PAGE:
Hay, it’s Family Time

For years, my family has gotten hay from a man named Pete.  He gets it in Eastern Washington and drives it over the pass.  He says if you watch you can catch him on the weather cam at the ski resort.  My sister Grace used to work for him in high school, riding around in his truck and bucking hay: a good job for a teenager with endless physical energy.  Pete is a great guy, and about as Libertarian as they come.  This is what I like about Pete: he starts conversations with things like, “I bet you won’t like my bumpersticker.”  True enough, I didn’t.  It was something about wishing poor people had his work ethic instead of his tax dollars.  But right from the get-go, that was ok.  He said his piece, I said mine, we considered each other’s positions, neither changed our mind, and the hay got into the barn.  So I like it when I’m around when Pete the Hay Guy comes by.

But this summer, my mom found a source for unsprayed, un-GMO, local hay for $6 a bale, which is a hell of a lot cheaper than Pete’s pass-crossing stuff, if perhaps not quite as nutritious.  (I guess Western Washington grows poor hay??? Farm rumors…..) Plus, the hayfield was the school project of the brother of the boy who raised my mom’s brown cow Mattie.  The catch was, we had to pick it up ourselves.

My family has done three hay runs in the past week.  Girls, pay attention.  My brother is going to get some biceps out of this.  I came along on our latest run, which began at 6:30 on Tuesday evening.  Usually at 6:30 on Tuesday evenings, I am thinking about dinner.  In fact, whenever I make any kind of plans, one of my main thoughts is, “what about dinner?”  This Tuesday, the answer was sketchy: we had a bag of snacks and a chicken in the oven on low.  Then, after a lot of yelling and wiggling the truck and trailer up and down the driveway, Aidan, my parents, Charlie the Dog, and I got into the truck and headed towards Monroe.  Monroe is about an hour away.  It’s in the next county, and you Back East people should know, counties are big here.  Monroe is where the Snoqualmie River and the Skykomish River become the Snohomish River, which heads west to Everett and the Sound.  It is a wide flat floodplain of farmland and highway and strip mall.  And even though my dad did floor it to pass the Mercedes SUV that was driving too slow on the two-lane highway, it was a long way to drive in a truck with a broken exhaust pipe and a strong perfume of mouse pee.  Aidan was in the backseat sitting sideways with the dog.  I pulled rank for the seat between my parents.  It was crowded enough that doing up my mom’s seatbelt for her I pulled out my sixth grade Dolly Parton joke:  Have you seen Dolly’s new shoes?  Neither has she.  Yep.  That was at the beginning of the trip.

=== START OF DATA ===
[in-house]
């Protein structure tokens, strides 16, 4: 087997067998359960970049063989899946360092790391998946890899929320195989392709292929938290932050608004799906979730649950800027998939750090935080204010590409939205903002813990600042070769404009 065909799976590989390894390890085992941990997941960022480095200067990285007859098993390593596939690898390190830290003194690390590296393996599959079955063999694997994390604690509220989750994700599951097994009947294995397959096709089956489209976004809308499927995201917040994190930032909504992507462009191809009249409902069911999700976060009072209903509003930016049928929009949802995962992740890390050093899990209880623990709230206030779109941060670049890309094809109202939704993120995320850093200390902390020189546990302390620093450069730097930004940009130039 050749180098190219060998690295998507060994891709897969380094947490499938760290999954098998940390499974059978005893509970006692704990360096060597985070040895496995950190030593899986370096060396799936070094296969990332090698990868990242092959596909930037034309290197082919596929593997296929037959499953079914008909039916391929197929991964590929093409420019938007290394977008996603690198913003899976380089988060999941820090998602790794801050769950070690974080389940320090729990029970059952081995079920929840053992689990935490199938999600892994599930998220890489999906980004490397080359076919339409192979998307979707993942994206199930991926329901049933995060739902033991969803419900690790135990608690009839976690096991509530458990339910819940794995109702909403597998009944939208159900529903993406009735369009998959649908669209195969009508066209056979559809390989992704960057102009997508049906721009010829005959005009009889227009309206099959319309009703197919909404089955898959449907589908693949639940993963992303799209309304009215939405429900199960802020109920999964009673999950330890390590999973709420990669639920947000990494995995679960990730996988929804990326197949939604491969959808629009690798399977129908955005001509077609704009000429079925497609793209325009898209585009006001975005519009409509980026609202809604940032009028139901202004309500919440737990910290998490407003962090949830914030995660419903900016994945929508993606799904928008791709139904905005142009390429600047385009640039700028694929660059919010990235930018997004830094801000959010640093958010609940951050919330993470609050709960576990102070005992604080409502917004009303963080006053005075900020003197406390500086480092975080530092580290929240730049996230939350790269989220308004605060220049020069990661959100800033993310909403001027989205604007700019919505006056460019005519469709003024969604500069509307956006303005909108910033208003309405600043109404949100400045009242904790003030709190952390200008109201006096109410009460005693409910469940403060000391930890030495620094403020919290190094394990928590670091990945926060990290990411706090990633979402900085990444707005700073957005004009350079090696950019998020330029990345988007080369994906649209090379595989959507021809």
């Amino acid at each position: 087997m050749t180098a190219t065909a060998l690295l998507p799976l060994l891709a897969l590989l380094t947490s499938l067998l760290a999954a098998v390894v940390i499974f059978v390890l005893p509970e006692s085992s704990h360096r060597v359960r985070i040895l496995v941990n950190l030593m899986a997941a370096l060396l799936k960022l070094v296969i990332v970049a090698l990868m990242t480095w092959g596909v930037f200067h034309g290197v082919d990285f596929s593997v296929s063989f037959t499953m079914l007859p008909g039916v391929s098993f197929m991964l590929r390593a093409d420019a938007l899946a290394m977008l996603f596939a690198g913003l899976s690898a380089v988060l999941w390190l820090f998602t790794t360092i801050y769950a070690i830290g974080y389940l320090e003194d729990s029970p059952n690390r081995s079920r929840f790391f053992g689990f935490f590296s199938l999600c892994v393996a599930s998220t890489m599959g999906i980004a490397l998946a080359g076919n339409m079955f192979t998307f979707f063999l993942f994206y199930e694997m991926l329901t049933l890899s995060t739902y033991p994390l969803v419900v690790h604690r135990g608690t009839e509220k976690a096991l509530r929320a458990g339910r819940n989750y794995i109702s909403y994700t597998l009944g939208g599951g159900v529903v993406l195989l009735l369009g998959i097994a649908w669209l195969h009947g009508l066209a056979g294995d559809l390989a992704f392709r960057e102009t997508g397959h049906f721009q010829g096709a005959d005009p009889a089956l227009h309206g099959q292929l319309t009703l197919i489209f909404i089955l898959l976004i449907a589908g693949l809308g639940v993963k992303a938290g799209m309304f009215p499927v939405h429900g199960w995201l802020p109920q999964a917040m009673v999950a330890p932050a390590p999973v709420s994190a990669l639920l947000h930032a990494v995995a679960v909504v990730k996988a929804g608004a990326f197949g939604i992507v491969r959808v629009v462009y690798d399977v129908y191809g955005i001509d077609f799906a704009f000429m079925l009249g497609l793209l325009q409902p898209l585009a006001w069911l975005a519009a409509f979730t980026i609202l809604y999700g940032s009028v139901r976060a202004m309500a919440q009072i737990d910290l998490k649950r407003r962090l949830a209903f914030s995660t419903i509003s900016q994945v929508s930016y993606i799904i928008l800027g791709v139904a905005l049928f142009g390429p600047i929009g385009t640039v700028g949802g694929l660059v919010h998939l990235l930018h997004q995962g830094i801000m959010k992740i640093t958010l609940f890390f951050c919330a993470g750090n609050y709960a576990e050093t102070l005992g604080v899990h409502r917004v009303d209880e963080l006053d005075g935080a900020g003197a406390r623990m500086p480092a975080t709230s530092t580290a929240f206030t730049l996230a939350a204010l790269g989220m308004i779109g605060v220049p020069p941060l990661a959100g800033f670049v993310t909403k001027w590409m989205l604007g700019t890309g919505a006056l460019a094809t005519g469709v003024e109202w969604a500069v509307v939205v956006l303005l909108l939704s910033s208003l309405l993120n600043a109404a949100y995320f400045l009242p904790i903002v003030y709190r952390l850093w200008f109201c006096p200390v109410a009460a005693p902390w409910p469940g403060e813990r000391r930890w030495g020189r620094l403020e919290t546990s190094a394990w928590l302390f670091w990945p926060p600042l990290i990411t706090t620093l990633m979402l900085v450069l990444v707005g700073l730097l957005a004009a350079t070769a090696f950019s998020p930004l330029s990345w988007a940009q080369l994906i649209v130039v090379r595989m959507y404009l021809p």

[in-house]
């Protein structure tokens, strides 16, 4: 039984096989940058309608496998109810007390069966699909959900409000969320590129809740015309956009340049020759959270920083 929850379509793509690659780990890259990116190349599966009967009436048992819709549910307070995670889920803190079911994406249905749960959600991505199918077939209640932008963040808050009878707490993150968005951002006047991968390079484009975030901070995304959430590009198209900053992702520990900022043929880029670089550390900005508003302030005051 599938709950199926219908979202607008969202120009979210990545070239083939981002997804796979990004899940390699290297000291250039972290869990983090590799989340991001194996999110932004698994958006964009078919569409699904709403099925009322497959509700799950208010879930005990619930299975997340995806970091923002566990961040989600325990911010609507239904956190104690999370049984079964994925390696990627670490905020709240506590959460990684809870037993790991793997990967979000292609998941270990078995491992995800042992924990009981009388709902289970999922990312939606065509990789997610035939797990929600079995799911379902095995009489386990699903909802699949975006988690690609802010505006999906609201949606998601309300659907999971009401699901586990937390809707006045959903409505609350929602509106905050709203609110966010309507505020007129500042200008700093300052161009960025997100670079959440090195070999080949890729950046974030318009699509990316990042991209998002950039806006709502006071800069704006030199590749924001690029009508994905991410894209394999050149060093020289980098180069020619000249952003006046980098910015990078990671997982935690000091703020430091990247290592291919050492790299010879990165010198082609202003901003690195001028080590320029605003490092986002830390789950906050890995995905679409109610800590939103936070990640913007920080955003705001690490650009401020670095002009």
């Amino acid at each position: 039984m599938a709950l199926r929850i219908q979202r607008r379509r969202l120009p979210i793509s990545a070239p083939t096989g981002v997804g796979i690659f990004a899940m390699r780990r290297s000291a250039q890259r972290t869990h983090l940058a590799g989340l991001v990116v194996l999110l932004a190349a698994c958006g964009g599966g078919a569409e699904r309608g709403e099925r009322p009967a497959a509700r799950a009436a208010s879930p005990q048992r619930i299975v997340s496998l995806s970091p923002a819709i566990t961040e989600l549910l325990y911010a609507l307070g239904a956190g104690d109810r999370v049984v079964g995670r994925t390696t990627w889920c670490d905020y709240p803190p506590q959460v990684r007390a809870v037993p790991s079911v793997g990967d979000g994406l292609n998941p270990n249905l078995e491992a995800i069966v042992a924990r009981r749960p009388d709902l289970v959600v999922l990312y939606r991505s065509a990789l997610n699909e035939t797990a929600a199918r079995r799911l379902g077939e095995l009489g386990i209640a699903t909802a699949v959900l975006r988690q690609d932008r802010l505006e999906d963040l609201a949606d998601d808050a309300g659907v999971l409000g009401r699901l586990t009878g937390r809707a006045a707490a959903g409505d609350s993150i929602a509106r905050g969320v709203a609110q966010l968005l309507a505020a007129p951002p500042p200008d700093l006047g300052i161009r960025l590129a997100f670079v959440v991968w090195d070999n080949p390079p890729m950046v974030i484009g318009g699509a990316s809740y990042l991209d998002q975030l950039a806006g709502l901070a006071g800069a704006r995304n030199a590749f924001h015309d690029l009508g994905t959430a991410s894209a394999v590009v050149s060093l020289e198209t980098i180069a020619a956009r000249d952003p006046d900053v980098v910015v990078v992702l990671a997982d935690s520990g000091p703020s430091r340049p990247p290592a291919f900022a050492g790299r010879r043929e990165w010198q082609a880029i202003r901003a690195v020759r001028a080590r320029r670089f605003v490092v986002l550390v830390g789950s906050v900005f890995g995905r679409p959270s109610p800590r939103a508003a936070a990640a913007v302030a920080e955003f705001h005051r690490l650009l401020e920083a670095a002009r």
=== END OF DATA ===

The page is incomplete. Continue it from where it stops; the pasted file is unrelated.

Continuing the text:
It was past sunset when we finished loading up the hay.  The sky was streaky with pink, and the last light washed over a couple of hot air balloons.  I want to say there were meadowlarks, but that is impossible.  They don’t live here.  There were truck engines and a bad squeak from the overloaded trailer’s axle. But it had a meadowlark feeling, and it smelled so good like hay.